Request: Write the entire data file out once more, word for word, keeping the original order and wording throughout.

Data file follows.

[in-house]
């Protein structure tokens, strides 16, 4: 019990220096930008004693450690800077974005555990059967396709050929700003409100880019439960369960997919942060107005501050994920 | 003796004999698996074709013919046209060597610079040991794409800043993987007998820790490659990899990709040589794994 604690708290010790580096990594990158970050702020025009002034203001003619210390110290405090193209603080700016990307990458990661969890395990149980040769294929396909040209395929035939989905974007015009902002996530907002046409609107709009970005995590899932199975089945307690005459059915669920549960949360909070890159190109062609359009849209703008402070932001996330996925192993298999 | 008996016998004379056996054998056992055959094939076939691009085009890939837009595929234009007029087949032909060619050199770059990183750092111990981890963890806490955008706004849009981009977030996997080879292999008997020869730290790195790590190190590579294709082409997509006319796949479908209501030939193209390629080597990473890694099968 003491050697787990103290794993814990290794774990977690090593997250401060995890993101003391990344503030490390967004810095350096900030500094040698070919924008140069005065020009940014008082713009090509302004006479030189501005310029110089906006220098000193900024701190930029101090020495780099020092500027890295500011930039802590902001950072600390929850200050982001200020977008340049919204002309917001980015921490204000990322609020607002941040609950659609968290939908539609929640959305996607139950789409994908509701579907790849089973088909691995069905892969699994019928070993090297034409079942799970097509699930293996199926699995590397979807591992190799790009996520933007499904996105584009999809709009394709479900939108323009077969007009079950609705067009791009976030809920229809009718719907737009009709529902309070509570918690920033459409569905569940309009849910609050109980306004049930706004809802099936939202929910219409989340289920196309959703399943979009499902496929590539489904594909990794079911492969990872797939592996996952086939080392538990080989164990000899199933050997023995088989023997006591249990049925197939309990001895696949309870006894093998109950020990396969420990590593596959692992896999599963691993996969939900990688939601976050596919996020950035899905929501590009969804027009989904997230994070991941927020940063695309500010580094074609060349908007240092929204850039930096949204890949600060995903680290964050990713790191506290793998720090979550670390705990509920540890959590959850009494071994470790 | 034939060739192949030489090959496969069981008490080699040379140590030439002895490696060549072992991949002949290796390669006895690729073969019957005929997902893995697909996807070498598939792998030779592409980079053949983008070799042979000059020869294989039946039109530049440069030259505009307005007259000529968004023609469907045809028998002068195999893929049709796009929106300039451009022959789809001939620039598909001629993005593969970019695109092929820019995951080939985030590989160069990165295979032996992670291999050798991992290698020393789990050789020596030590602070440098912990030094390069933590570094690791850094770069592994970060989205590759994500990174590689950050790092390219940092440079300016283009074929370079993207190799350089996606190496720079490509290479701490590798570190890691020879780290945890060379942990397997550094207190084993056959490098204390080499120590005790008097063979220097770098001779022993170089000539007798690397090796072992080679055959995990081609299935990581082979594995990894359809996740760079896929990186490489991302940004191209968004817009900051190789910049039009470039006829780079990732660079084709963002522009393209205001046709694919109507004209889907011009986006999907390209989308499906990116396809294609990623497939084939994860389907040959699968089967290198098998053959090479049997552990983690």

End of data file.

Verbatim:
[in-house]
């Protein structure tokens, strides 16, 4: 019990220096930008004693450690800077974005555990059967396709050929700003409100880019439960369960997919942060107005501050994920 | 003796004999698996074709013919046209060597610079040991794409800043993987007998820790490659990899990709040589794994 604690708290010790580096990594990158970050702020025009002034203001003619210390110290405090193209603080700016990307990458990661969890395990149980040769294929396909040209395929035939989905974007015009902002996530907002046409609107709009970005995590899932199975089945307690005459059915669920549960949360909070890159190109062609359009849209703008402070932001996330996925192993298999 | 008996016998004379056996054998056992055959094939076939691009085009890939837009595929234009007029087949032909060619050199770059990183750092111990981890963890806490955008706004849009981009977030996997080879292999008997020869730290790195790590190190590579294709082409997509006319796949479908209501030939193209390629080597990473890694099968 003491050697787990103290794993814990290794774990977690090593997250401060995890993101003391990344503030490390967004810095350096900030500094040698070919924008140069005065020009940014008082713009090509302004006479030189501005310029110089906006220098000193900024701190930029101090020495780099020092500027890295500011930039802590902001950072600390929850200050982001200020977008340049919204002309917001980015921490204000990322609020607002941040609950659609968290939908539609929640959305996607139950789409994908509701579907790849089973088909691995069905892969699994019928070993090297034409079942799970097509699930293996199926699995590397979807591992190799790009996520933007499904996105584009999809709009394709479900939108323009077969007009079950609705067009791009976030809920229809009718719907737009009709529902309070509570918690920033459409569905569940309009849910609050109980306004049930706004809802099936939202929910219409989340289920196309959703399943979009499902496929590539489904594909990794079911492969990872797939592996996952086939080392538990080989164990000899199933050997023995088989023997006591249990049925197939309990001895696949309870006894093998109950020990396969420990590593596959692992896999599963691993996969939900990688939601976050596919996020950035899905929501590009969804027009989904997230994070991941927020940063695309500010580094074609060349908007240092929204850039930096949204890949600060995903680290964050990713790191506290793998720090979550670390705990509920540890959590959850009494071994470790 | 034939060739192949030489090959496969069981008490080699040379140590030439002895490696060549072992991949002949290796390669006895690729073969019957005929997902893995697909996807070498598939792998030779592409980079053949983008070799042979000059020869294989039946039109530049440069030259505009307005007259000529968004023609469907045809028998002068195999893929049709796009929106300039451009022959789809001939620039598909001629993005593969970019695109092929820019995951080939985030590989160069990165295979032996992670291999050798991992290698020393789990050789020596030590602070440098912990030094390069933590570094690791850094770069592994970060989205590759994500990174590689950050790092390219940092440079300016283009074929370079993207190799350089996606190496720079490509290479701490590798570190890691020879780290945890060379942990397997550094207190084993056959490098204390080499120590005790008097063979220097770098001779022993170089000539007798690397090796072992080679055959995990081609299935990581082979594995990894359809996740760079896929990186490489991302940004191209968004817009900051190789910049039009470039006829780079990732660079084709963002522009393209205001046709694919109507004209889907011009986006999907390209989308499906990116396809294609990623497939084939994860389907040959699968089967290198098998053959090479049997552990983690």